We Waste a Lot: Take the “No Food Waste Challenge”

We Americans waste nearly 40 percent of  edible food in the U.S., says the NRDC.  One group is working to change that.

Founded in February 2008, nonprofit Kanu Hawaii supports personal change and group actions using a combination of custom-built web tools, social media, and be-the-change messaging. Kanu Hawaii’s e-newsletters often encourage environmental and health-friendly lifestyle changes, and teach me new things.

A recent Kanu Hawaii e-newsletter included this fact: food waste is the single largest category of waste in US landfills!  According to the US Environmental Protection Agency in 2010, 97% of food waste was thrown into incinerators or landfills. That’s almost 34 million tons of food. Once again, the Natural Resources Defense Council states that this is about 40% of edible food in the US.

Food becomes methane gas, contributes to climate change

I was surprised to learn that as excess, leftover, and scraps of food decompose in landfills, the food releases methane gas, which contributes to climate change. According to the EPA, landfill methane gas becomes a greenhouse gas at least 20 times more potent than carbon dioxide when it rises into the atmosphere. Landfills account for 25% of all methane releases resulting from human activity.

If this isn’t enough to inspire you to rethink your personal food practices, then check out some other statistics in this Kanu Hawaii blog post — including that the average US household of four persons throws away $175 worth of food each month.

Consider buying, preparing and ordering out smaller portions of food. But for those food scraps that do happen, Kanu Hawaii is asking people to participate in the “No Waste Challenge” by taking the pledge “I will compost my family’s food waste.” The organization published a blog post detailing how to start a compost bin.

If your food does wind up at the landfill, then there is still a way to recover it — sort of. The EPA’s Landfill Methane Outreach Program helps entities capture, convert and use landfill methane gas for fuel. There are approximately 2,400 operating or recently closed municipal solid waste landfills in the US. Unfortunately, only approximately 520 landfills capture and convert their methane gas. EPA estimates that 510 additional landfills could cost-effectively have their methane gas converted into energy.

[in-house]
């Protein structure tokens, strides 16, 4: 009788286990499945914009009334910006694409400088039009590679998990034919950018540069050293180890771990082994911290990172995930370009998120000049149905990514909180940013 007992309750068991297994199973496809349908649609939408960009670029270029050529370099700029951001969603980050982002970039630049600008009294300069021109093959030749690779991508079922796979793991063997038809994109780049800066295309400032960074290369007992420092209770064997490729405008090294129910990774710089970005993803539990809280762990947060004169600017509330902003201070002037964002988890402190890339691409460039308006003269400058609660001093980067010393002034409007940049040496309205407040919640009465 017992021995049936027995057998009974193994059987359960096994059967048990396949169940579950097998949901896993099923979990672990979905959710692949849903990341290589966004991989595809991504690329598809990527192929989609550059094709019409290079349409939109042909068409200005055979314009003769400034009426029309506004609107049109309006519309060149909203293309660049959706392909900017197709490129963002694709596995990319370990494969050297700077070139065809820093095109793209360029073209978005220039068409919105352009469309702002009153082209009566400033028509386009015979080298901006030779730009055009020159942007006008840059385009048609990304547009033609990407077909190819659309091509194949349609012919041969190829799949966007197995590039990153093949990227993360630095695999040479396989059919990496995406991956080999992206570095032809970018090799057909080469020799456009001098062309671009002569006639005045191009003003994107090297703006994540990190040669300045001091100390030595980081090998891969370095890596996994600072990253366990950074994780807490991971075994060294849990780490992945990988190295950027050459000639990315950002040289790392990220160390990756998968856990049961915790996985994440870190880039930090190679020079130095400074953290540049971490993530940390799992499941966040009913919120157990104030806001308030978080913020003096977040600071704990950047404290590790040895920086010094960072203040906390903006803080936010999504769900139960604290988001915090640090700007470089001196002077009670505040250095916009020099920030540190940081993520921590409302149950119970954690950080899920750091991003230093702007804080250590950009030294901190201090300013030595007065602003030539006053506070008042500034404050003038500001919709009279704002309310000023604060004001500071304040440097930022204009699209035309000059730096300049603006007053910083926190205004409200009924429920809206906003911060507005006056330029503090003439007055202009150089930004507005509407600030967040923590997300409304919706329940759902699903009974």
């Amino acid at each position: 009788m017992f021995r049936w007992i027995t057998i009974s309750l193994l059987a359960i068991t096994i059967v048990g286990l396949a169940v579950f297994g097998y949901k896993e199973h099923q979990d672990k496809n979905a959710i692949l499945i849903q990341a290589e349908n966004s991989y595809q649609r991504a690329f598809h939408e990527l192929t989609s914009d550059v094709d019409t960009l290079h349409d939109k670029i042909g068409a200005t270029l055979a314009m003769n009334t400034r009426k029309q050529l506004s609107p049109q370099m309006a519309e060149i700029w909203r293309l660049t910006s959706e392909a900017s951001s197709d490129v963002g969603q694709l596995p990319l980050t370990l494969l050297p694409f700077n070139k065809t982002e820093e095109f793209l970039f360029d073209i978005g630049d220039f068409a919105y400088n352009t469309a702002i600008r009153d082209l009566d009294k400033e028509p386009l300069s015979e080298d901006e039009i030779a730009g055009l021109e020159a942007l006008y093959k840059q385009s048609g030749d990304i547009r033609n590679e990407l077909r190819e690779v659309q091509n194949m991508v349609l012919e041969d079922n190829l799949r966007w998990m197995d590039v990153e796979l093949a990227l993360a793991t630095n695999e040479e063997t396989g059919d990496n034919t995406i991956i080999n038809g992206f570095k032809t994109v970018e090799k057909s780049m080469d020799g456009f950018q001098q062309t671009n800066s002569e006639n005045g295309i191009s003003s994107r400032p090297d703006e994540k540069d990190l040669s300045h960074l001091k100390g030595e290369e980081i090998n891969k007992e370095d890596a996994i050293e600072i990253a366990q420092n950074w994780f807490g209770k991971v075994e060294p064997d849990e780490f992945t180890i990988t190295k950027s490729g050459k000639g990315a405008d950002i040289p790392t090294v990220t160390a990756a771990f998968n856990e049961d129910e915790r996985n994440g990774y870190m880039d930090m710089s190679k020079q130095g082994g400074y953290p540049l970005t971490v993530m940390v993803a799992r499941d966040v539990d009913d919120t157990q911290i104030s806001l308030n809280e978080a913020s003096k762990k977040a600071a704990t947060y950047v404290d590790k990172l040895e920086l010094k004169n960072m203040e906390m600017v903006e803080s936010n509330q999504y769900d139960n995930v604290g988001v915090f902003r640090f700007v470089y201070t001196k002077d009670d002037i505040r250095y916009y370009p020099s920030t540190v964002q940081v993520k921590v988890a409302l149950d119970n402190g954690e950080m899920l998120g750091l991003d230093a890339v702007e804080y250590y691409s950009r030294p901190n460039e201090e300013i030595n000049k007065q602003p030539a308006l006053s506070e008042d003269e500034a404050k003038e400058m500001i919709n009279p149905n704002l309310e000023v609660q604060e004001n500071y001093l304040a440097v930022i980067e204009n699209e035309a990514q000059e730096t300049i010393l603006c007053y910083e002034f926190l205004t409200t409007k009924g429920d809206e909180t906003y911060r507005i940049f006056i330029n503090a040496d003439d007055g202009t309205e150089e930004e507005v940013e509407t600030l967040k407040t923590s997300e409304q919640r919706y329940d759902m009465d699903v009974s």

Personal changes help too

In the meantime we can focus on personal changes, like the ones promoted by Kanu Hawaii. This holiday season, when you sit down to enjoy your meals, consider and honor all of the unseen inputs that brought your food to you — including the farmers, workers, animals, packagers, transporters and cooks.

For more information about how you can help family farmers, check out Willie Nelson, Neil Young, John Mellencamp, and Dave Matthews’ organization, Farm Aid — they also put out a really good e-newsletter. I also really like the Kokua Hawaii e-newsletters, which share a lot of great stories about environmental education practices in Hawaii’s schools, and ways we can make a difference through the decisions we make.

Happy Holidays!


Related Stories:

Ten Steps to Waste Less Food This Holiday Season

How the US Should Deal With Its Piles of E-Waste

‘Ugly’ Produce Feeds 5000 in Trafalgar Square


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Quanta Kiran
Quanta Kiran3 years ago


Lynne B.
Lynne B.3 years ago

We rarely have waste or scraps, either the cats, chickens wild birds and local strays eat it up.

Siobhan James
Siobhan James3 years ago

Thanks for the information.

Robert O.
Robert O.3 years ago


Elisabeth T.
Elisabeth T.3 years ago

Sinful to waste food..scraps get put in compost bin..

Harsha Vardhana R

Thanks for the spread of awareness!

Crystal Cox
Crystal C.3 years ago

In my family, we recyle cans and things. We also never throw out leftovers before putting them in the fridge for eating again. And I did not know about that methane gas part.. That was something I didn't expect at all. I'm always mindful of what we throw in the trash, but realizing some things stated in the article, then I think it would be a good idea to be more concerned. I'll probally preach about what I've learned to my parents later. Thanks for this article, and for keeping people well-informed!

K s Goh
KS Goh3 years ago

Thanks for the article.

Belinda Mirage
Belinda Mirage3 years ago

Michael R., I love that thought. Our food is so "impersonal" these days. We don't know the people who grew it, brought it, prepared it. No wonder we are so thoughtless about wasting it.

Michael Raphael
Michael Raphael3 years ago

"This holiday season, when you sit down to enjoy your meals, consider and honor all of the unseen inputs that brought your food to you — including the farmers, workers, animals, packagers, transporters and cooks."

I do this before every meal. Eating is my reminder to first spend a couple of minutes siting in gratitude for all of my blessings, including all the people and things that made my meal possible. An attitude of gratitude is a very powerful thing to carry with you throughout your day.